I’ve had the Echo Smartspeaker (containing the digital assistant named Alexa) since December 2014, and it’s been a fun ride as Amazon keeps pushing out new updates. In January the device received an update to push any music app running on your phone to the speaker via Bluetooth. That was the clincher for me, and now the Echo Speaker is used almost constantly when I’m home. But Amazon wasn’t done yet. Today the company announced a new update, which is the ability to pair Smart Home Technology. This let’s you control those devices with your voice. So what exactly does that mean? For now, it’s all about the light bulbs.
I’ve been anxious to get some WIFI enabled light bulbs. But they are pricey. A basic setup will require you to drop $100 on the low end, and several hundred isn’t out of the question. So my light bulbs remain “dumb” for now. A smart light bulb kit comes with a WIFI Link, which you plug into the wall and a couple light bulbs (you can always add more). Before Echo got involved, you controlled those bulbs with your smartphone, which is still pretty cool! But now you can pair those bulbs with the Echo Smartspeaker and simply tell the lights to turn on. Now, you gotta admit, that’s pretty awesome! I have a couple lamps that, based on their location, are a pain to turn on, and my dream of just telling them to turn on and off is close to becoming reality.
But the potential goes way beyond just light bulbs. The Echo Smartspeaker, since the very beginning, has been a signpost in tech showing us where smart technology in the home can take us. With smart device connections, one day you could tell the coffee maker to start in the morning, the doors to lock before going to bed, and the dishwasher to start in the middle of the night. Even Crock Pots are getting connected! There are so many possibilities, and the Echo Smartspeaker is just the first step in that direction.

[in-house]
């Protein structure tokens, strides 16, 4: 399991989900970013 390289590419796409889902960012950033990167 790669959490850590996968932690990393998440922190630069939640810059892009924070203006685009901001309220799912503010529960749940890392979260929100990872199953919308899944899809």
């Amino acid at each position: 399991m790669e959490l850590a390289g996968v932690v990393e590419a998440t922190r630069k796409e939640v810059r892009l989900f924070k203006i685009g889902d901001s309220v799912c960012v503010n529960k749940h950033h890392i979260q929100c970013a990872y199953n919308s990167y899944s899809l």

Of course all first generation devices have their glitches and the speaker remains pricey at $200 (by invite only). Prime members still get a discount though at $150 (again, by invite only). If you want an invite click HERE.
I’ve had a lot of gadgets, but the best ones have always been those that integrate easily into my daily life, enhancing it and making things easier. Now I can ask for a news update any time of the day, I can ask for the current traffic report before hitting the road, and I can tell it to play any song in my music library and it does it, consistently well. And hopefully soon I’ll be turning the lights on and off with my voice! It’s exciting to see what this thing will do next!
I first reviewed the Echo Smart Speaker in a “First Impressions” post on 12/11/14. So be sure to check that out here.
I’ve been kicking around writing a full review of the Echo Smart Speaker recently. The thing holding me back though was that I was pretty frustrated with a few specific elements of the speaker. I’m fine writing a bad review (check out my thoughts on the WinBook!), but the Echo had such great potential, and I knew it was one major update away from being something amazing. Well today that update came. Let me tell you briefly what it is.
It is a fully functioning bluetooth speaker…NOW